What is Hashing?

In this article, we will learn about the most popular question “What is Hashing?”

Before that, let’s try to think of a solution to the below problem:

Problem: We want to design a system for storing student record keys using phone numbers. And want to perform the following queries efficiently:- 

  1. Search a phone number and get information
  2. Delete a phone number and information associated with it.
  3. Insert a phone number and information associated with it.

We can solve the above problem using the following data structures:

  1. Phone number and record can be stored in the form of Arrays
  2. Phone numbers can be stored as keys in Balanced Binary Trees
  3. Phone number and record can be stored in the form of Linked List
  4. Phone number and record can be accessed from Table

Linked List and Arrays

  • Problem with both is that searching costs Linear Time complexity which is O(n)
  • Even if we store phone numbers in Arrays in Sorted Form, then search complexity can be reduced to O(logn) but the problem is to maintain that sorted order. It will become very difficult to place a new record and delete a record in the array because we want the array to be maintained in sorted order.

Arrays:

Linked List:

Tables

  • In Tables, we can create a huge array where the phone number of students will be the index of the array. The array stores a pointer that points to the record associated with the phone number. If we don’t have any record then it will be NULL.
  • Time complexity will be O(1) because we can fetch the information directly by using an index. Also, insertion will take O(1), we will use the phone number as an index and will store a pointer that will point to the record associated with it.
  • Problem with the above solution is we need a huge extra space. The below table will explain to you how : 
  • In the above table, we can see we used only 5 slots to fill up the information. For this specific example, things work well. Our array needs to be big enough to store the largest string. Also, the above example may also cause a problem of Collisions. It means what if there is more than one key with the same length of the given name.

Balanced Binary Search Trees 

From this, we get O(log n ) time to search, insert and delete.

Due to all the above limitations, we will be using Hashing. By using hashing we can get the search time complexity of O(1) ( under some assumptions ) and O(n)  in the worst case. Also, hashing performs extremely well compared to Balanced Binary Search Trees, Arrays, etc.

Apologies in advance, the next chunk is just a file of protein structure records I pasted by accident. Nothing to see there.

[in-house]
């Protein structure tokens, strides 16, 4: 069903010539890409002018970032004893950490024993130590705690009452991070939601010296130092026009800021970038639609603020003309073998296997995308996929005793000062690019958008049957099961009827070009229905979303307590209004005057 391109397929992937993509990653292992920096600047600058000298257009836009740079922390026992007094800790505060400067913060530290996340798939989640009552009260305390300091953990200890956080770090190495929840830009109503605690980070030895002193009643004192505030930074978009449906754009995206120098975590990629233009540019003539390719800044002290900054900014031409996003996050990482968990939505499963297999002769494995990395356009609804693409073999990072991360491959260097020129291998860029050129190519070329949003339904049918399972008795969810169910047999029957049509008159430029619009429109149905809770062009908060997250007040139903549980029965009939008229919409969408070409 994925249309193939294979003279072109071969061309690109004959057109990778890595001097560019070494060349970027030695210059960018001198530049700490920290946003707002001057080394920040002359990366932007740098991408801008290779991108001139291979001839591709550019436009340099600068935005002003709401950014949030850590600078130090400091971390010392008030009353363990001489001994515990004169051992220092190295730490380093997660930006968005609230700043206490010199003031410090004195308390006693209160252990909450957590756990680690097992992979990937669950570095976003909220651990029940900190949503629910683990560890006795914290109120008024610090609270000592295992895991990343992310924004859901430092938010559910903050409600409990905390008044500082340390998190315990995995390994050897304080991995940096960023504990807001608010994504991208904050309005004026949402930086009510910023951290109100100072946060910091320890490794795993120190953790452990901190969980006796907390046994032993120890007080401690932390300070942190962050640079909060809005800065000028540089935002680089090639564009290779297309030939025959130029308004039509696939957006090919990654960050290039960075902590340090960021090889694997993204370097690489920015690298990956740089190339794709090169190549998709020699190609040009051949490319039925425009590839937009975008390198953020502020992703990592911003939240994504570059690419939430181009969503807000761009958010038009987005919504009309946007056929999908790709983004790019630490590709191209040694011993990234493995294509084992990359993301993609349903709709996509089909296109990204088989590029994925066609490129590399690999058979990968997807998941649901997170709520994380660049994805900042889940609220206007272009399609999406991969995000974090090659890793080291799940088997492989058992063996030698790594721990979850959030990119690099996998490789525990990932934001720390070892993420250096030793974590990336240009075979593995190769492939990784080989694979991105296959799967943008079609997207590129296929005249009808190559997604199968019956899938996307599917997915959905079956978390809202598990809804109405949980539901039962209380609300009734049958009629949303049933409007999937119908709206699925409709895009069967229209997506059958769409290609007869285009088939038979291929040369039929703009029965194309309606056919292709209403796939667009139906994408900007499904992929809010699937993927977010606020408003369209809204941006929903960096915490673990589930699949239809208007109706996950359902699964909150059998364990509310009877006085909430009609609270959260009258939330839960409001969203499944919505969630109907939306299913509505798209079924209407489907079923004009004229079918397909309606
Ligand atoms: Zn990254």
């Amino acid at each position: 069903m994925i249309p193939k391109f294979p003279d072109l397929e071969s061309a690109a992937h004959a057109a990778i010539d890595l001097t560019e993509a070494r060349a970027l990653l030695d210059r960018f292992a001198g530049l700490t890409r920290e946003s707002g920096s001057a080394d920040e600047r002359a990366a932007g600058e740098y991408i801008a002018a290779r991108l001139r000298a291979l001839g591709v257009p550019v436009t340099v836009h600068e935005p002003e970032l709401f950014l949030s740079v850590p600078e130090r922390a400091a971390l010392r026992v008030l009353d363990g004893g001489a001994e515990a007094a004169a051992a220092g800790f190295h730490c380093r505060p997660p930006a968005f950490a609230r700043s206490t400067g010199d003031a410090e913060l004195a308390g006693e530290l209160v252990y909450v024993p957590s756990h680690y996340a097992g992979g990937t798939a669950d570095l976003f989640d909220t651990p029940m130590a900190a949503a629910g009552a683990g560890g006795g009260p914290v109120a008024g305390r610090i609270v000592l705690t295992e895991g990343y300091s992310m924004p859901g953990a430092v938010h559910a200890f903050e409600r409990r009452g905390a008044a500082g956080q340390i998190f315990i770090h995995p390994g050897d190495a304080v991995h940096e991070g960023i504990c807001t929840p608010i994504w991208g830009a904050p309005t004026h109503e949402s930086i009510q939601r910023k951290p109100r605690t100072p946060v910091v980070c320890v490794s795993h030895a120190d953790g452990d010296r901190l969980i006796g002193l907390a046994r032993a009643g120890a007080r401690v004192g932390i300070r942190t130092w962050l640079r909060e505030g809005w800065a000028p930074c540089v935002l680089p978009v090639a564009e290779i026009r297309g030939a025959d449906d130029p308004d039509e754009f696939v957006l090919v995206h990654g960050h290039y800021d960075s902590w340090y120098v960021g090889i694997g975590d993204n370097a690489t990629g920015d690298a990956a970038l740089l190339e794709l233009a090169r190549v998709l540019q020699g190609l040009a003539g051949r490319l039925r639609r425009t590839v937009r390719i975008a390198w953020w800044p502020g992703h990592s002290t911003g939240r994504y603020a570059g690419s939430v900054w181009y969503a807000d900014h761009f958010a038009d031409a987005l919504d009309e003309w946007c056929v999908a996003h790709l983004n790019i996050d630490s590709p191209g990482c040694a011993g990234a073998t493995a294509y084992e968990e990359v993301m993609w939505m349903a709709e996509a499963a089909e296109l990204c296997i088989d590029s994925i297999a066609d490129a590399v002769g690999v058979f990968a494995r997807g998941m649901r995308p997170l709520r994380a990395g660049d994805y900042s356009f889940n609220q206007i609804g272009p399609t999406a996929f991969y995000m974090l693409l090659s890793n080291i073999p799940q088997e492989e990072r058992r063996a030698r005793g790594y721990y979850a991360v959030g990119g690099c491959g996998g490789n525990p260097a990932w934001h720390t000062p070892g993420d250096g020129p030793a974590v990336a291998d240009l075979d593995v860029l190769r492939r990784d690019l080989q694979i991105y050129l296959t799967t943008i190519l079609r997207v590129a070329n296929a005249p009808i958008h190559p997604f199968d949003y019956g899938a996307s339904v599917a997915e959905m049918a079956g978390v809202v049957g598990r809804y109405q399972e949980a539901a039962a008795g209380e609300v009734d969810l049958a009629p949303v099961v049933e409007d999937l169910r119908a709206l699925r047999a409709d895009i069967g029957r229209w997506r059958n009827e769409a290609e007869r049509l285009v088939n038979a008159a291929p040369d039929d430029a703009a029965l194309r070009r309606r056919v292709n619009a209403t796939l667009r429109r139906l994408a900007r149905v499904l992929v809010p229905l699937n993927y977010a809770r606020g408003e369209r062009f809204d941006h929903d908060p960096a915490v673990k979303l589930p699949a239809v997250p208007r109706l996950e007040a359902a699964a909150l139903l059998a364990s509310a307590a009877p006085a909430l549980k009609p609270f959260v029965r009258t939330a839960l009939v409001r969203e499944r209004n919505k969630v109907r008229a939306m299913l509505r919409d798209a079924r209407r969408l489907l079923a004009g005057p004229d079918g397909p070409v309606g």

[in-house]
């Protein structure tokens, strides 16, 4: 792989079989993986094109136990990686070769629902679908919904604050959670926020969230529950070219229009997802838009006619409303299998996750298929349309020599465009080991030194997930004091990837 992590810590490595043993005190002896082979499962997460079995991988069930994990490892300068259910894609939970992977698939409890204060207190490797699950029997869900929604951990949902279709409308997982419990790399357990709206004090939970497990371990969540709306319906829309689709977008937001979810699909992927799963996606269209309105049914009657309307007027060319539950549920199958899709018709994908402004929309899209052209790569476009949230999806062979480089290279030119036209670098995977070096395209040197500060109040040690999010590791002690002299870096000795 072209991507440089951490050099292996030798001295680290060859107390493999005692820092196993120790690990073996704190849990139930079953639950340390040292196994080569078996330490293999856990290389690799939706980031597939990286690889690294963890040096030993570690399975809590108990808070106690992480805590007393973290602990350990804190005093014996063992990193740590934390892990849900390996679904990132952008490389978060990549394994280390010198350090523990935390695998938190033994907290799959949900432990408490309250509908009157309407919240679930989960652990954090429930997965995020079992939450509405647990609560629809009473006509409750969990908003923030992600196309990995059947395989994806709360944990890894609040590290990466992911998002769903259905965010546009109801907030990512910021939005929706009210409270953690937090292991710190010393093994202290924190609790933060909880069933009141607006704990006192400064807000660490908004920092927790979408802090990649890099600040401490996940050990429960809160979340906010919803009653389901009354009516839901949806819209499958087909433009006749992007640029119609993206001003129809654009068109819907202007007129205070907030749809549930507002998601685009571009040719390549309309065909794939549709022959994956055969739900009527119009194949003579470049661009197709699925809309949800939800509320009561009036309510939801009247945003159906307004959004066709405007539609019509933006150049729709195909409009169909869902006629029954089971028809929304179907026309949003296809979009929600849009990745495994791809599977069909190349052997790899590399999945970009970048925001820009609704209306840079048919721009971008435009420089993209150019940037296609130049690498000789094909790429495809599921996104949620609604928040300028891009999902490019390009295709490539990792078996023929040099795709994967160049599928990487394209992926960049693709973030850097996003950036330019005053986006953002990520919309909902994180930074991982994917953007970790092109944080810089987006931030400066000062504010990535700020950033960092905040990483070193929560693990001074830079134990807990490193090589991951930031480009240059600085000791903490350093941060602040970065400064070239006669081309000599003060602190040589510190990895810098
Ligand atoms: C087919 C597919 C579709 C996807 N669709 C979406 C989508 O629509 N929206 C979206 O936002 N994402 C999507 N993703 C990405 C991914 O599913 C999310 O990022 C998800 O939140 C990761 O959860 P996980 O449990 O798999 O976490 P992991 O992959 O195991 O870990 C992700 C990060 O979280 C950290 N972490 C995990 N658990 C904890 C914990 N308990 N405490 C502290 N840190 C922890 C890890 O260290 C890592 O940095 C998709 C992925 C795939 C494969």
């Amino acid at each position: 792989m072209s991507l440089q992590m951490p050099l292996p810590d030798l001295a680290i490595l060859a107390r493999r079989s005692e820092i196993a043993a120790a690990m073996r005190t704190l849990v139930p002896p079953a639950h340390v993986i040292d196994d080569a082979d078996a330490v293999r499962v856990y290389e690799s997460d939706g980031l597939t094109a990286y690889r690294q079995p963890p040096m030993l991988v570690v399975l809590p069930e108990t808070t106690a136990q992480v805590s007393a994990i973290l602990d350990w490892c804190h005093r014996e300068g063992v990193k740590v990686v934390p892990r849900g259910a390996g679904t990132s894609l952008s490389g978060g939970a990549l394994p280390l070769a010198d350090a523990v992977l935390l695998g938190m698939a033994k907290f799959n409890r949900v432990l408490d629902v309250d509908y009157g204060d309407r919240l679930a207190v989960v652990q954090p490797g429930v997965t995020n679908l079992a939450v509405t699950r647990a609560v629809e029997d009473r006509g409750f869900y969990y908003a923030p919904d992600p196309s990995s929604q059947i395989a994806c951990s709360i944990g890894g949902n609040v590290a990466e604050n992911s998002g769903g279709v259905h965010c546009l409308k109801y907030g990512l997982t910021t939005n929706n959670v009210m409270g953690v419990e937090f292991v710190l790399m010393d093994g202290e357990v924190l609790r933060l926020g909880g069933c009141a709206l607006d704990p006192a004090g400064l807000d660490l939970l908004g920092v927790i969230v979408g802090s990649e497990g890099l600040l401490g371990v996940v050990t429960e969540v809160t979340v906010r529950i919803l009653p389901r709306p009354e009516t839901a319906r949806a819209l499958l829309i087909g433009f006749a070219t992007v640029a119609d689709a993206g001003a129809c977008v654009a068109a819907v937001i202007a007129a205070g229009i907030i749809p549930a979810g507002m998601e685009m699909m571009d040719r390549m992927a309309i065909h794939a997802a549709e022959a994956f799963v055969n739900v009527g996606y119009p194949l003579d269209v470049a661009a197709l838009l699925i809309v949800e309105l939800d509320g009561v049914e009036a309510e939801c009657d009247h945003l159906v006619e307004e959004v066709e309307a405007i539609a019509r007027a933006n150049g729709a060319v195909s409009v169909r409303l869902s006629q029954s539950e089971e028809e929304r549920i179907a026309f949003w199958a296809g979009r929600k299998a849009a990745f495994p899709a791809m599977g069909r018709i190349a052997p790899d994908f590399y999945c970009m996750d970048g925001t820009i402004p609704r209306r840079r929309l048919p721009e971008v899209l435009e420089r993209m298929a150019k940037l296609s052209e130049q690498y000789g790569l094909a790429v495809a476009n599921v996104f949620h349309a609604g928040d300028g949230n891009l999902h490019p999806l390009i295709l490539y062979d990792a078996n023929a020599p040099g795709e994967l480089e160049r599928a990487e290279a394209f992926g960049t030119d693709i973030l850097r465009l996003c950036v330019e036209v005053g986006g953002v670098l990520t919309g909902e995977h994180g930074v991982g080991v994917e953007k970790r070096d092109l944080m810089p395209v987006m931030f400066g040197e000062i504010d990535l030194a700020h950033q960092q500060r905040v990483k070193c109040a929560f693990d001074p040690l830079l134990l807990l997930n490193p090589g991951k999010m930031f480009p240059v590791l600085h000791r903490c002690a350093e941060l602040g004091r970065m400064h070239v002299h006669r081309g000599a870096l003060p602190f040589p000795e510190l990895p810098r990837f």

The idea is to use a hash function that can convert a phone number or any other key to a smaller number and use the small number as an index in the Hash table. 

Hash Function: This function will convert the phone number into a small integer which will be practical to store. Now this integer will be used as an index in the hash table. If the key is in the form of String, then also it maps it to a small integer which is called index in the hash table.

Hash Table: It’s an array that stores pointers pointing to the record corresponding to the index mapped. In the current example, the array will store pointers that point to the record associated with the phone number.

Collision Handling: In the hash function, the function gets a small number for a big key, there might be a possibility the 2 keys end up having the same value. This may lead to mapping a new key to an already occupied slot in the hash table. This is called Collision. There are 2 ways to handle such a situation : 

  1. Chaining 
  2. Open Addressing
  1. Chaining : 
  • In this technique, an array of Linked List is used. Each index has its own linked list
  • Key-value pairs of the same index will be stored in the linked list of that index in the array.
  • The insertion in the hash table will take O(1) time complexity.
  • The Linked List can be grown as long as we have enough space for a particular index.

2. Open Addressing :

  • All the elements are stored in the hash table.
  • Each entry in the table either contains a record or its NULL. 
  • When we search an element, we visit each slot one by one until we get the final element. If we don’t get the desired element, it means it’s not present in the hash table.

Special thanks to Shreyas Vishwakarma for contributing to this article on takeUforward. If you also wish to share your knowledge with the takeUforward fam, please check out this article